Explaining Ideas of Poems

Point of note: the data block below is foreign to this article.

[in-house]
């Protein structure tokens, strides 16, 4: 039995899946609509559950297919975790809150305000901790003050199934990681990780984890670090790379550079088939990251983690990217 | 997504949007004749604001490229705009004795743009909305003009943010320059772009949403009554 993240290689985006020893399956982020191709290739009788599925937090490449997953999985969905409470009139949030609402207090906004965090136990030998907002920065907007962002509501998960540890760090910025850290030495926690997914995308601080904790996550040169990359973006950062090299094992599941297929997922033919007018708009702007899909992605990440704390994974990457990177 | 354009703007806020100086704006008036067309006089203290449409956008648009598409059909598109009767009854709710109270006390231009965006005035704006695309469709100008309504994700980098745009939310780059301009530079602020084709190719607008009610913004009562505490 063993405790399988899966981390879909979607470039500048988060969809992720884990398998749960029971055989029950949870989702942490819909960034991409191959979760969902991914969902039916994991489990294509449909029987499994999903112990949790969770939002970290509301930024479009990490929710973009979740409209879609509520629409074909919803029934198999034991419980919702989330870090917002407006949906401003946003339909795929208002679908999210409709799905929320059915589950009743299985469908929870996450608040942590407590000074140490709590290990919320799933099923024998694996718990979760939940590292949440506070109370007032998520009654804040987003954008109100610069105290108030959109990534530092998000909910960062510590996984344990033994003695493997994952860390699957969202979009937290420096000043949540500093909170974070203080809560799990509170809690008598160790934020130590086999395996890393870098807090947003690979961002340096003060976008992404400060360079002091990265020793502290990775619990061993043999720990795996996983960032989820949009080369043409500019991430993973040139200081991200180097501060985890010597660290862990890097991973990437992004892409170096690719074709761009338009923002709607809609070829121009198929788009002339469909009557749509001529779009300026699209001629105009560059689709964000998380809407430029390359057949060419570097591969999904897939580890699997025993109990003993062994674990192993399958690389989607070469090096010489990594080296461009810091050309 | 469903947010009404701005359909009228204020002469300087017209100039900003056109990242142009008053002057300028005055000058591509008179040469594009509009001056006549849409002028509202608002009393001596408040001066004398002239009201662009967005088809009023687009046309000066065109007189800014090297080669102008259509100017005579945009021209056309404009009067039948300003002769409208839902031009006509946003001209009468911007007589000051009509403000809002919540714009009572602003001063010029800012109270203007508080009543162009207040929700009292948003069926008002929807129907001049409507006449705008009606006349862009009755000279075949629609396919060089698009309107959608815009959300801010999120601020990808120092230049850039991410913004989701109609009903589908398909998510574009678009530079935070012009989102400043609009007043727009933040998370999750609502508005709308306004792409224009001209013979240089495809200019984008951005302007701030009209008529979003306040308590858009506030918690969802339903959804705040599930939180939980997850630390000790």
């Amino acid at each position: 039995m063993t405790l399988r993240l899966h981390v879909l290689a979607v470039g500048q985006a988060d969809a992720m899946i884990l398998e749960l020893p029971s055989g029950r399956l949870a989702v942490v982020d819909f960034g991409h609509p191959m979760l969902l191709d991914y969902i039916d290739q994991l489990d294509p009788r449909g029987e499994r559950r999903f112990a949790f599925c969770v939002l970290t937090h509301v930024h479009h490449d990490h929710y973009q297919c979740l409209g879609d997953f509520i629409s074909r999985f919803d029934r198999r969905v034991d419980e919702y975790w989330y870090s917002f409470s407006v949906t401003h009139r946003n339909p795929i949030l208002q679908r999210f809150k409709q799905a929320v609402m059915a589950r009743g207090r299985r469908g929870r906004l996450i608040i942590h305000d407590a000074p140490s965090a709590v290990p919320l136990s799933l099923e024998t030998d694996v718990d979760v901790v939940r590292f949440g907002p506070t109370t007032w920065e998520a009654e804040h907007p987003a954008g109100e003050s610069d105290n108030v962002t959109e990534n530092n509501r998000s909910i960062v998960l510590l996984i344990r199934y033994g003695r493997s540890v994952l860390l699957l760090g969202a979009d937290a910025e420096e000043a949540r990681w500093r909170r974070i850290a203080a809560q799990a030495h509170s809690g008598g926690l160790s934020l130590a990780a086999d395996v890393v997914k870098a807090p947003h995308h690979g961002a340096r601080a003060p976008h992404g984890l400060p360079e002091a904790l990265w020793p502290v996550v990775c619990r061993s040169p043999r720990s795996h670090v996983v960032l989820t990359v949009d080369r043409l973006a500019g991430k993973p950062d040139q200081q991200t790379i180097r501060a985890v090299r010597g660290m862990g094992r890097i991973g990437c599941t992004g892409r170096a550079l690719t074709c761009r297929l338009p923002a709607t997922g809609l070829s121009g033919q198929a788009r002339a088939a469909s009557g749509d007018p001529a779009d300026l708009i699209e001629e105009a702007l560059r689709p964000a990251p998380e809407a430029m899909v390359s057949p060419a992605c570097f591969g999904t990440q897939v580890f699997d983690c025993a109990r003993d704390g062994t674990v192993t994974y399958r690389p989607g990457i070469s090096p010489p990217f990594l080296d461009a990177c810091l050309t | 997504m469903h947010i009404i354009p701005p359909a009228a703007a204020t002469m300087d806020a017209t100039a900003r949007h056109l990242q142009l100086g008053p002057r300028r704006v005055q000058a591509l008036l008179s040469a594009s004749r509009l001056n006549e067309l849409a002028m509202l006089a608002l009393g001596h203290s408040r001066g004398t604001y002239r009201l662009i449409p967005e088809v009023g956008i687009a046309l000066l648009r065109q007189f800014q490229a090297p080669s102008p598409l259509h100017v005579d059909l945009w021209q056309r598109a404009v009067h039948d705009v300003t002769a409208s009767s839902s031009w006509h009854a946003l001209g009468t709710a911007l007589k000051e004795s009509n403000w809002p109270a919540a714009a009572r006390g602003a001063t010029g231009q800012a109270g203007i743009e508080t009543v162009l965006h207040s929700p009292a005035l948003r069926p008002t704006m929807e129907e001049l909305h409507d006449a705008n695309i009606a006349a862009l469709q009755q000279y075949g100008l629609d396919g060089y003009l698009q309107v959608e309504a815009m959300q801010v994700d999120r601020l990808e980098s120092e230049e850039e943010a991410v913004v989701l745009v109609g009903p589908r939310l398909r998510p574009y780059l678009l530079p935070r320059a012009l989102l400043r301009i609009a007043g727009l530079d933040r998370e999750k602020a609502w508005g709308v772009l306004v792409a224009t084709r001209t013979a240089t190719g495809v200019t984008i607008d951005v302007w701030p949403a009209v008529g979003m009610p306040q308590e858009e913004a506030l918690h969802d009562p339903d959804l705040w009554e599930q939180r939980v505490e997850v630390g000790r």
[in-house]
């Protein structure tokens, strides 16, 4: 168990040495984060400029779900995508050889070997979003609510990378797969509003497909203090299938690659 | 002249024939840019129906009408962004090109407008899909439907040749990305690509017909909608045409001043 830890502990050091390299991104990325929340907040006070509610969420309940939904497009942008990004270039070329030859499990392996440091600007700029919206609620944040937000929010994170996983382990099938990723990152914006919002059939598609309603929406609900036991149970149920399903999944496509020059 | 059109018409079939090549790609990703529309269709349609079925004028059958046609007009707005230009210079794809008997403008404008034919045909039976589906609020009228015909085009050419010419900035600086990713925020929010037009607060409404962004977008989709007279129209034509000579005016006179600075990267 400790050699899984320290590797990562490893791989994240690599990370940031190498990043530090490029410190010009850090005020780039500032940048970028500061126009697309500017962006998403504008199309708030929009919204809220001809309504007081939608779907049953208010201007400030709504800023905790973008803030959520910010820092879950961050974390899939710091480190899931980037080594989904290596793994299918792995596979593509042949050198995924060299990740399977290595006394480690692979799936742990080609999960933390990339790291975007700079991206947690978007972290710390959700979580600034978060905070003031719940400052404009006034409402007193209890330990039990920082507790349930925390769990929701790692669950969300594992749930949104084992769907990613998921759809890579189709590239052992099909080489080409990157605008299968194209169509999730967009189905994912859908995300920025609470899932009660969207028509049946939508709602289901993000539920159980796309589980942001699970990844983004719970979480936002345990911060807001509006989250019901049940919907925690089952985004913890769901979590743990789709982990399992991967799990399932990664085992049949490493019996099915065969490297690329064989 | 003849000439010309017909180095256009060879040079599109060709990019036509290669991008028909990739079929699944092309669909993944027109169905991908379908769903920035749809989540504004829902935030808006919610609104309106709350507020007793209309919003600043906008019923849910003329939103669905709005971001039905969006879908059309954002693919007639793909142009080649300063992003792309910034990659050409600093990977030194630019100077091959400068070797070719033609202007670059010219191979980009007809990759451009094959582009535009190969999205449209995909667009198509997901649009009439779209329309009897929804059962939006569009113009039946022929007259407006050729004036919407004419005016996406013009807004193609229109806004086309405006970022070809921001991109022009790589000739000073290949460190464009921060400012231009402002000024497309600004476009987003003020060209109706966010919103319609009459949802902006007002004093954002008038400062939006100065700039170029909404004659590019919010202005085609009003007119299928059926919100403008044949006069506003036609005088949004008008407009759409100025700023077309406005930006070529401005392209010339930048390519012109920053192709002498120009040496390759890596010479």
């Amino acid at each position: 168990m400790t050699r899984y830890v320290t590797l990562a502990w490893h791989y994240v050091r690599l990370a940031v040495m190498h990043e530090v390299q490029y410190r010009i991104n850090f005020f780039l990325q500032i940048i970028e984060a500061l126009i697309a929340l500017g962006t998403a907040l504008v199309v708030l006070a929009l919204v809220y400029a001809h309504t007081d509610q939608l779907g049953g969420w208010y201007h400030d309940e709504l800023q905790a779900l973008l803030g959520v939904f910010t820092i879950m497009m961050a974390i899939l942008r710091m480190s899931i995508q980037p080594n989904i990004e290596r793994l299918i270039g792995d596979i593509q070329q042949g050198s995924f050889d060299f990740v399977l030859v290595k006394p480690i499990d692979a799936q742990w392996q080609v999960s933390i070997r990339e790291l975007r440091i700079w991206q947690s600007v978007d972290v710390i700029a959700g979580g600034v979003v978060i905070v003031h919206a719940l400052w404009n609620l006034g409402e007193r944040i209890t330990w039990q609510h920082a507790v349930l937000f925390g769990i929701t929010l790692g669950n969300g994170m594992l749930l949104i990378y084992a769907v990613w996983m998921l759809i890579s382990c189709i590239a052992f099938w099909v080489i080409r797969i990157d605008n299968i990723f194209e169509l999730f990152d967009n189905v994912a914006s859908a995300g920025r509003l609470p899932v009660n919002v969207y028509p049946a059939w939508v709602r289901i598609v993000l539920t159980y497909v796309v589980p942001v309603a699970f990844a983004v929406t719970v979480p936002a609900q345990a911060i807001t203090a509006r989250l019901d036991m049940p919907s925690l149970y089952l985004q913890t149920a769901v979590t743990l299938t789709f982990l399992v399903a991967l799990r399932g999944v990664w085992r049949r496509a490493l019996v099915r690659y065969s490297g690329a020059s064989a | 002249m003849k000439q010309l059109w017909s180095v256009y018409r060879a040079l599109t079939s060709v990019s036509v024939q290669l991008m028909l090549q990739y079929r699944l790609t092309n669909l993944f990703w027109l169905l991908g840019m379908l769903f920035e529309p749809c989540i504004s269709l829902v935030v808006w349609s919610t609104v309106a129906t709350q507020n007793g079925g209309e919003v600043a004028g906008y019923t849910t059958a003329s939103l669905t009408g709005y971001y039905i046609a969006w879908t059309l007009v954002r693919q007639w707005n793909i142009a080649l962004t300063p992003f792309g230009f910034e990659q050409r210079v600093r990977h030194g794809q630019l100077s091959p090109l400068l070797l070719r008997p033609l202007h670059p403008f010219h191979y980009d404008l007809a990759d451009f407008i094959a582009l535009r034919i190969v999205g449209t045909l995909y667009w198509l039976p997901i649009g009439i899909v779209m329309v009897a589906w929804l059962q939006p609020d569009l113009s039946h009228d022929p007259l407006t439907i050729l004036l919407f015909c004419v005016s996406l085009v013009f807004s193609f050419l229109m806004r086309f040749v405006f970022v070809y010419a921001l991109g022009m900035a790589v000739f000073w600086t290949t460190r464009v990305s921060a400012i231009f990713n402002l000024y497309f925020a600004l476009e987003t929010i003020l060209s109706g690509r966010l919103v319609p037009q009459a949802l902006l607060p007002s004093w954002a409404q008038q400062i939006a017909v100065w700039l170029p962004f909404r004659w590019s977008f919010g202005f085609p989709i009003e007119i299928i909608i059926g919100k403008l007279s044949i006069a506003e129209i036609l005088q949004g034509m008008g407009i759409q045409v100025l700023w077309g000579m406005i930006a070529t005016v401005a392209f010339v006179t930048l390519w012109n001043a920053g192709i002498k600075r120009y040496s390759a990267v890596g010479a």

Answer the following. Each question is to be two paragraphs at least The Modernist dilemma involves a crisis of universally understood meanings. What underlies, or at least attends, that crisis is what Nietzsche’s allegorical character Zarathustra calls the death of God. What Nietzsche observes, through his character, is that Western Civilization has, by the end of the 19th century, stopped looking to religion for value—it finds value in money; and that same civilization has stopped looking to religion for truth: science verifies what is true. Explain. Then using examples of T.S. Eliot’s “Love Song of J. Alfred Prufrock,” Hemingway’s “Hills Like White Elephants,” “William Carlos Williams’ “To Elsie” and Wallace Stevens’ “Emperor of Ice Cream,” explain how these Modernist writers/poets responded. The Beat Generation poets and writers William Burroughs, Jack Kerouac and Allen Ginsberg careen into American literature—particularly Kerouac—in the middle of the 20th century. They reject American materialism as a kind of cage with golden bars. Their search for resonance and meanings called for individuals to be free to explore their desires, needs and possibilities unencumbered by the strictures which come with financial indentureship to houses, cars, appliances and clothes. Not merely rebelling against the setting such luxuries afforded many Americans, the Beats were searching for spiritual and creative happinesses, inner powers, which could not be bought at department stores. Using examples from Allen Ginsberg’s “America” and “Howl,” explain. Robert Bly and James Wright publish, in the 1950’s, an important volume of translations of the poets Pablo Neruda, of Chile, and Cesar Vallejo, of Peru. Bly and Wright both found inspiration for their own poems, too: metaphors and images arise spontaneously from the subconscious, Neruda had said. Using the example of James Wright’s “Minneapolis Poem,” explain. Robert Pinsky and Louise Gluck are distinctly different poets. Pinsky combines Elizabethan virtuosities with a sonic deftness and delight in improvisation which echo the jazz of, say, Charlie Parker. Gluck goes deeper than almost any American poet, surprising and delighting (or scaring) the reader, while using unpretentious American speech. Using any of Pinsky’s poems, and “The Sensual World” by Gluck, explain. David Ferry and Rosanna Warren, both startlingly original American poets, seem almost to inhabit several histories. Each uses their own poetic resources to translate into American English poems written in other languages, and at other times in history. Using Ferry’s “excerpt from Virgil” and “Cavafy: Thermopolae” and Rosanna’s “Il me par” and “The Twelfth Day,” explain.

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